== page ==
Its drawn-out nature extended the total length of the last solar cycle - the repeating cycle of the Sun's activity - to 12.6 years, making it the longest in almost 200 years.

During a solar minimum the Sun is less active, producing fewer sunspots and flares.

The new research suggests that the longer-than-expected period of weak activity may have been linked to changes in the way a hot soup of charged particles called plasma circulated in the Sun.

The study, conducted by Dr Mausumi Dikpati of the National Center for Atmospheric Research in Colorado and her US colleagues, is published in the journal Geophysical Research Letters.

The Sun's activity strengthens and weakens on a cycle that typically lasts 10.7 years. Since accurate records began in 1755, there have been 24 such solar cycles.

The 23rd cycle, which ended in December 2008, was both longer than average and had the smallest number of sunspots for a century. Sunspots are areas of intense magnetic activity that are visible as dark spots on the star's surface.

Currents of fire

The new research suggests that one reason for the prolonged period of weak activity could be changes in the Sun's "conveyor belt".

Similar to the Earth's ocean currents, the Sun's conveyor transports plasma across its surface to the pole. Here, the plasma sinks into the heart of the Sun before rising again at the equator.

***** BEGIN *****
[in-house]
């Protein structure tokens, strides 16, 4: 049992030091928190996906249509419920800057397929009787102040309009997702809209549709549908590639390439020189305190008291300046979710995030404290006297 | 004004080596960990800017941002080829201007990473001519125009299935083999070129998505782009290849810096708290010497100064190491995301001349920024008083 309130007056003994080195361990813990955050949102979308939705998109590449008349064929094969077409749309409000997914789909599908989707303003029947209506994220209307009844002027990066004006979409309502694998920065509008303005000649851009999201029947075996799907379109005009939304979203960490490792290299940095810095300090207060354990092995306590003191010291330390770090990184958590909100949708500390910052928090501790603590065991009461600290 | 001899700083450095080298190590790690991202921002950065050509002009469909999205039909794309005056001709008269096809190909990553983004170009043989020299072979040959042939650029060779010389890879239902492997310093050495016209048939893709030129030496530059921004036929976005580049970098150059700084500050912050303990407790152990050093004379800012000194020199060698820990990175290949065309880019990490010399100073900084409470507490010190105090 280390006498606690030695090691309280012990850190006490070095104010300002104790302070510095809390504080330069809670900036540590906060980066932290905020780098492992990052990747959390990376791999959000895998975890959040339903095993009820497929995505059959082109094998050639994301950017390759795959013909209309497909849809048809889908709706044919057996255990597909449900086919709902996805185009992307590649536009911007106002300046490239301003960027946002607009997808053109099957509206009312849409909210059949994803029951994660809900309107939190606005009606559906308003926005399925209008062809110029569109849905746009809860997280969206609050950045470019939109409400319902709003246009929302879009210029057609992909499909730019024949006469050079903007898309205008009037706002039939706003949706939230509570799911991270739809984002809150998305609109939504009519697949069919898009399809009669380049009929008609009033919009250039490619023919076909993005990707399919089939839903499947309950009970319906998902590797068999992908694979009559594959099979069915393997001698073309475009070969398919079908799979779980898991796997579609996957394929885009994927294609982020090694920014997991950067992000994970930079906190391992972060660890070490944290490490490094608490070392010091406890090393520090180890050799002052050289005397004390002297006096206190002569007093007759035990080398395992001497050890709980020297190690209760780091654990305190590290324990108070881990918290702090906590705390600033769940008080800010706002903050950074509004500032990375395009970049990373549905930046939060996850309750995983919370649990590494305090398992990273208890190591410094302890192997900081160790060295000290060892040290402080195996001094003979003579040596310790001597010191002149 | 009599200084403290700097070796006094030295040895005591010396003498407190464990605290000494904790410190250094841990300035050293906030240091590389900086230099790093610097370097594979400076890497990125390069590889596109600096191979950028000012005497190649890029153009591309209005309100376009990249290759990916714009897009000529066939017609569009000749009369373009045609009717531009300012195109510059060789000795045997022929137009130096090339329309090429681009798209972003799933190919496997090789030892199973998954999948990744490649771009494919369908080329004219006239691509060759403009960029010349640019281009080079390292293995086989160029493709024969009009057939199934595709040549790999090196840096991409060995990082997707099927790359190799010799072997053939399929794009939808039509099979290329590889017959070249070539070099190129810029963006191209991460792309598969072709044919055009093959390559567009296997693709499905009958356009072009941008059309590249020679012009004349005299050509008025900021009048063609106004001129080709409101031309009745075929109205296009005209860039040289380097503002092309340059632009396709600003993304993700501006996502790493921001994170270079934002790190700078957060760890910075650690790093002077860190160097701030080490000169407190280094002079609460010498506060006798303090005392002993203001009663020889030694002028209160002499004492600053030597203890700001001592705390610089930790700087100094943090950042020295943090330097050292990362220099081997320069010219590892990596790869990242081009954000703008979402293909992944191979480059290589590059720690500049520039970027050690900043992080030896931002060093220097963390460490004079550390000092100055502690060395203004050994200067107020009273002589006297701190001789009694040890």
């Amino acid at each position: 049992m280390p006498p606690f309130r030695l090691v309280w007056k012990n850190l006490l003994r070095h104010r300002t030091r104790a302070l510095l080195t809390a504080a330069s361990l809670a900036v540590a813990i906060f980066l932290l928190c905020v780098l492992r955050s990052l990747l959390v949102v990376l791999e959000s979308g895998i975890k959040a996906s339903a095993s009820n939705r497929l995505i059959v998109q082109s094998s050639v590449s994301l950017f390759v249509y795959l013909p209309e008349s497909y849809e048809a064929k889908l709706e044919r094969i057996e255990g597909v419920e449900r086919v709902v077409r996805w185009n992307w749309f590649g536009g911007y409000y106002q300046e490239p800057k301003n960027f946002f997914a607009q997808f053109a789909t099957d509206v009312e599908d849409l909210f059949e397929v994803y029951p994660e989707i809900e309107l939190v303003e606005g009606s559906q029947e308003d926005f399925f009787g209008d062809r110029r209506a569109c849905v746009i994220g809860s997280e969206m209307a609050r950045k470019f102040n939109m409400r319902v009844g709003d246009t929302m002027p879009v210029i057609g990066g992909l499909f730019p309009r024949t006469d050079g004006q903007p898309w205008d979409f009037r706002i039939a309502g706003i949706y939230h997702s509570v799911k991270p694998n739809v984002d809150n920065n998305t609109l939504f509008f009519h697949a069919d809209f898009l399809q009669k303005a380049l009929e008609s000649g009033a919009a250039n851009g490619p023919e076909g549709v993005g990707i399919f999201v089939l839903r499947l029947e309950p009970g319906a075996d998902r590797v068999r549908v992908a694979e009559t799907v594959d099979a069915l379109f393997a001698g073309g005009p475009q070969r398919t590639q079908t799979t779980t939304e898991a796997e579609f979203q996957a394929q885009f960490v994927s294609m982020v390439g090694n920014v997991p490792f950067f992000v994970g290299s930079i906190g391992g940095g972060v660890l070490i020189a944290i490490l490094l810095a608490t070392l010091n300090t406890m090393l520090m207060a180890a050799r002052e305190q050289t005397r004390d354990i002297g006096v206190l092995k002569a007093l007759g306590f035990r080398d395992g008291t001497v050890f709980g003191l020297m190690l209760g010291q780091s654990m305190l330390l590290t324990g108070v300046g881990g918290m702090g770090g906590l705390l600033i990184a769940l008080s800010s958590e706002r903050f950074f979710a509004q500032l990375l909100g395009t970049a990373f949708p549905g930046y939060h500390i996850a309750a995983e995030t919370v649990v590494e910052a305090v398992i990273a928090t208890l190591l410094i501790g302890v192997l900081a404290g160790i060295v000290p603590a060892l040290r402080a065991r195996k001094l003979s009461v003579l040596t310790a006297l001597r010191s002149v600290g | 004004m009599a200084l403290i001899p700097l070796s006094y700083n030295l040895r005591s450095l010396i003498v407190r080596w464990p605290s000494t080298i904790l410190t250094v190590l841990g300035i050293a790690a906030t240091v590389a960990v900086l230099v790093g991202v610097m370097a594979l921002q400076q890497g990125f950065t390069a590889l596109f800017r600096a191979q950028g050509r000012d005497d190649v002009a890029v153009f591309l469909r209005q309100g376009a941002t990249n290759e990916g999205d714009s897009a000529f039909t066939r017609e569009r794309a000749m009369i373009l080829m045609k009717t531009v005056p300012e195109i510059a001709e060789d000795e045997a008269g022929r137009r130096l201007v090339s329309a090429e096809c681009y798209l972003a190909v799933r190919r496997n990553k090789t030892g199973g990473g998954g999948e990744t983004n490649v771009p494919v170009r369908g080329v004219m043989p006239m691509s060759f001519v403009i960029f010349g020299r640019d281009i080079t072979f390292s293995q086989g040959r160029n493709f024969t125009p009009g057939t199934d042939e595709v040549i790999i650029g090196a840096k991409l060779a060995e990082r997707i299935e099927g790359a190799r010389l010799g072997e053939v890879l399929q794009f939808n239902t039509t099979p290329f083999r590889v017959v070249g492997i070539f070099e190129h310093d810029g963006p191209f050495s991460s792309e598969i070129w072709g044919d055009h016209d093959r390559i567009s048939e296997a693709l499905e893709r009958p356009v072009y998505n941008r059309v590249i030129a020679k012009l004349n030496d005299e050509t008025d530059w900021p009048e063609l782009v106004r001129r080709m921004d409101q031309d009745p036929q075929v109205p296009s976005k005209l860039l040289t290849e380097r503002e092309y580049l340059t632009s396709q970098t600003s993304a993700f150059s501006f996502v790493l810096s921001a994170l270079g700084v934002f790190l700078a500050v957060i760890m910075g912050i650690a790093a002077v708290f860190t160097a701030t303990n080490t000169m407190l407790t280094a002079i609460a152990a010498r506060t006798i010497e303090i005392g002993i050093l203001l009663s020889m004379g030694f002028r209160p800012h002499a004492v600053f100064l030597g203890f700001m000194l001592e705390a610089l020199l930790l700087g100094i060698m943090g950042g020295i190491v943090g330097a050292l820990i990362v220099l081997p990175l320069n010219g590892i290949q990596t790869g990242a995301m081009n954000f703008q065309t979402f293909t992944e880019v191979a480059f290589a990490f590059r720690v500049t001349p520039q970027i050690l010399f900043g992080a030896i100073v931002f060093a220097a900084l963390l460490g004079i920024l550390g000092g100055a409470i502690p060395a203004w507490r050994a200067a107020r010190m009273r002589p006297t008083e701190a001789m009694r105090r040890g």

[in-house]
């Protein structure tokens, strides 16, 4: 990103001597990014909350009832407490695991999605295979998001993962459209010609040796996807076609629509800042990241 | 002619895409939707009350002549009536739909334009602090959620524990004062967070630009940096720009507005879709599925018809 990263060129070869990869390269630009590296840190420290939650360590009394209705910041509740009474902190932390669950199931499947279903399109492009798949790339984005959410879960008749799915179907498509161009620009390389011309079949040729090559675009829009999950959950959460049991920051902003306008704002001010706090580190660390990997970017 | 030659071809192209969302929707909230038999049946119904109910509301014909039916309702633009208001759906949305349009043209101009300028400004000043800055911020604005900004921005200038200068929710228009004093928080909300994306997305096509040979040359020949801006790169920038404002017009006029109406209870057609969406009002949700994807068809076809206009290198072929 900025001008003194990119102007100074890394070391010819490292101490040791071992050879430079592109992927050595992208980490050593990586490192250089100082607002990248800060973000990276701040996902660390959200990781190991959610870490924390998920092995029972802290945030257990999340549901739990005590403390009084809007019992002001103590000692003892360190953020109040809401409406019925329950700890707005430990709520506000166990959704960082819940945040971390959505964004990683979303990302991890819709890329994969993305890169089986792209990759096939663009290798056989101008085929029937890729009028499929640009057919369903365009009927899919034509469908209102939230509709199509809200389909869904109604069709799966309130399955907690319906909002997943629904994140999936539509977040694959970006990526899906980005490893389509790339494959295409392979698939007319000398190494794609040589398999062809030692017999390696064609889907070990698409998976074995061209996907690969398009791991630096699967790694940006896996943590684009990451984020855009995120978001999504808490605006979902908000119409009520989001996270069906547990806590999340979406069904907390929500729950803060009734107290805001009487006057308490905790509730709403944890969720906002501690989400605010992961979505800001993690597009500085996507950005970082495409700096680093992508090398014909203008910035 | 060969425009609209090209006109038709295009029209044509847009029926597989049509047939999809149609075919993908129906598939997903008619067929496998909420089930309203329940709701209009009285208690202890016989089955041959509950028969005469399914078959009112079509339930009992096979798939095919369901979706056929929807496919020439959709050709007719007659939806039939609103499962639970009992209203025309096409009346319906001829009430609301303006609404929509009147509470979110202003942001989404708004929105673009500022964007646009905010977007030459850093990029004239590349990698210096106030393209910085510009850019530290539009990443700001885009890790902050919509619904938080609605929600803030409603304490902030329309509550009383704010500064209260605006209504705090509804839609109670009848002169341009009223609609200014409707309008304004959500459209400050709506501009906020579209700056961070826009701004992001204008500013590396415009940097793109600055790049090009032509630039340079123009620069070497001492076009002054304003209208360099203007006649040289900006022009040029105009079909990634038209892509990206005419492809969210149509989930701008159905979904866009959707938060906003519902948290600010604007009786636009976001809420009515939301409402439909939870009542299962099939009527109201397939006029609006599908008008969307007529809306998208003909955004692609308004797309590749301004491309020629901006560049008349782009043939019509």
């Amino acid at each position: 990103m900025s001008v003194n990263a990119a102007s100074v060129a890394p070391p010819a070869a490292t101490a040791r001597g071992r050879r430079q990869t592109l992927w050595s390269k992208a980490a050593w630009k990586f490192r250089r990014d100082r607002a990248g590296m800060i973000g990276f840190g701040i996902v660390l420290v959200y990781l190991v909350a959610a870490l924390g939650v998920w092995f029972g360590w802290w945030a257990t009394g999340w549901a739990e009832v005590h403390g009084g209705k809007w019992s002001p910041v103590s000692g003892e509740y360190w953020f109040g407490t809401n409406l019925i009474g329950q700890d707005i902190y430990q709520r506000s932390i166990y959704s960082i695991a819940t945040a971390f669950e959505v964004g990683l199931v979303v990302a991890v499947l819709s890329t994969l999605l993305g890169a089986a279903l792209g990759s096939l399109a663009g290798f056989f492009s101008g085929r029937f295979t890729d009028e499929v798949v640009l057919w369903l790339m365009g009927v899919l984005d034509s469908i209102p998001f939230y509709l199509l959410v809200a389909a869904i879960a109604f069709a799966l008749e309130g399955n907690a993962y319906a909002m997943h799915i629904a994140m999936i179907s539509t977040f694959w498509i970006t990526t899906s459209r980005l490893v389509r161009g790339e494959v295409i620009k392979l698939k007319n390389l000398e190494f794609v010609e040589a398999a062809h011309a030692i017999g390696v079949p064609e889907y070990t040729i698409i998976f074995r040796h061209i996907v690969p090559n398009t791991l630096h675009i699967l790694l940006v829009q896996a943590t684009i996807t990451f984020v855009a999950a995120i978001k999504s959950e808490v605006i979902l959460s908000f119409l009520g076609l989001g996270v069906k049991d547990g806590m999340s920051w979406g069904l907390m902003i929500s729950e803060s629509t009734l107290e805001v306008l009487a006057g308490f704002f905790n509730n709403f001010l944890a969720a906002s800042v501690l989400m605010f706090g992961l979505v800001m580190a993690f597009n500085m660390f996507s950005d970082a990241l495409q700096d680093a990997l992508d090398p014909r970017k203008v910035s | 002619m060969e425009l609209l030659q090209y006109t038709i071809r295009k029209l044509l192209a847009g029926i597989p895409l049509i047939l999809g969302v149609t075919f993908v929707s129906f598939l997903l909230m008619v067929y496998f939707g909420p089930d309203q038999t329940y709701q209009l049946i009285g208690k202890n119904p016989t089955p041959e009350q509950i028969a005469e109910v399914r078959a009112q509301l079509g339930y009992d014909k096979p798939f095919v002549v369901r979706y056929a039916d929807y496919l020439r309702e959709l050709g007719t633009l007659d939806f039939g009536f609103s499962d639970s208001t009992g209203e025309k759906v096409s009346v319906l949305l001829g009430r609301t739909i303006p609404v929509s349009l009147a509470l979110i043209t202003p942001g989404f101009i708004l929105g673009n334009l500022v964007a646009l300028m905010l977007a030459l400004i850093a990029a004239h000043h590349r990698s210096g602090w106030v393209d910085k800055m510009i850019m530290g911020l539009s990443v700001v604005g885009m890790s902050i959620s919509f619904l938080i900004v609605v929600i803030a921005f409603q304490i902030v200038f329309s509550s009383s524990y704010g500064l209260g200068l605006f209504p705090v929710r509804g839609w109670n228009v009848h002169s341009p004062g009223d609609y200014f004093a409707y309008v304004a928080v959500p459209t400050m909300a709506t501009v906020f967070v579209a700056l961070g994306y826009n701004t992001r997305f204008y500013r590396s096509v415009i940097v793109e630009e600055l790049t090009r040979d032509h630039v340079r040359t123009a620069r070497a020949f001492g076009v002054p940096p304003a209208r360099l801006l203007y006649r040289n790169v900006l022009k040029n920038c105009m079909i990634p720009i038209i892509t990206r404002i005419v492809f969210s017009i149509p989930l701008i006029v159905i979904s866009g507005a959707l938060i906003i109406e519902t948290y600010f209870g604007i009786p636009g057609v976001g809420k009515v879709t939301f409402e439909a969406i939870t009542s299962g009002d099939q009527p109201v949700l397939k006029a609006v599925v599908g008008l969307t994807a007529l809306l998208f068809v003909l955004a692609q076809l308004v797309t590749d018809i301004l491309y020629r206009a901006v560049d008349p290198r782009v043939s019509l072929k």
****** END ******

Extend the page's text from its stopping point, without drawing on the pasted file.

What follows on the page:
During the 23rd cycle, these currents of fire extended all the way to the poles, while in earlier cycles they only extended about two thirds of the way.

Dr Roger Ulrich of the University of California, Los Angeles, a co-author of the study, said the findings highlighted the importance of our monitoring of the Sun.

The research team used sophisticated computer simulations to show how changes in the conveyor might have affected cycle duration. They found that the increased length of the conveyor and its slower rate of return flow explained the prolonged 23rd cycle.

However, Dr David Hathaway, a solar physicist from Nasa's Marshall Space Flight Center in Alabama, who was not involved in the latest study, argued that it was the speed and not the extent of the conveyor that was of real importance.

The conveyor has been running at record high-speeds for over five years. Dr Hathaway said: "I believe this could explain the unusually deep solar minimum."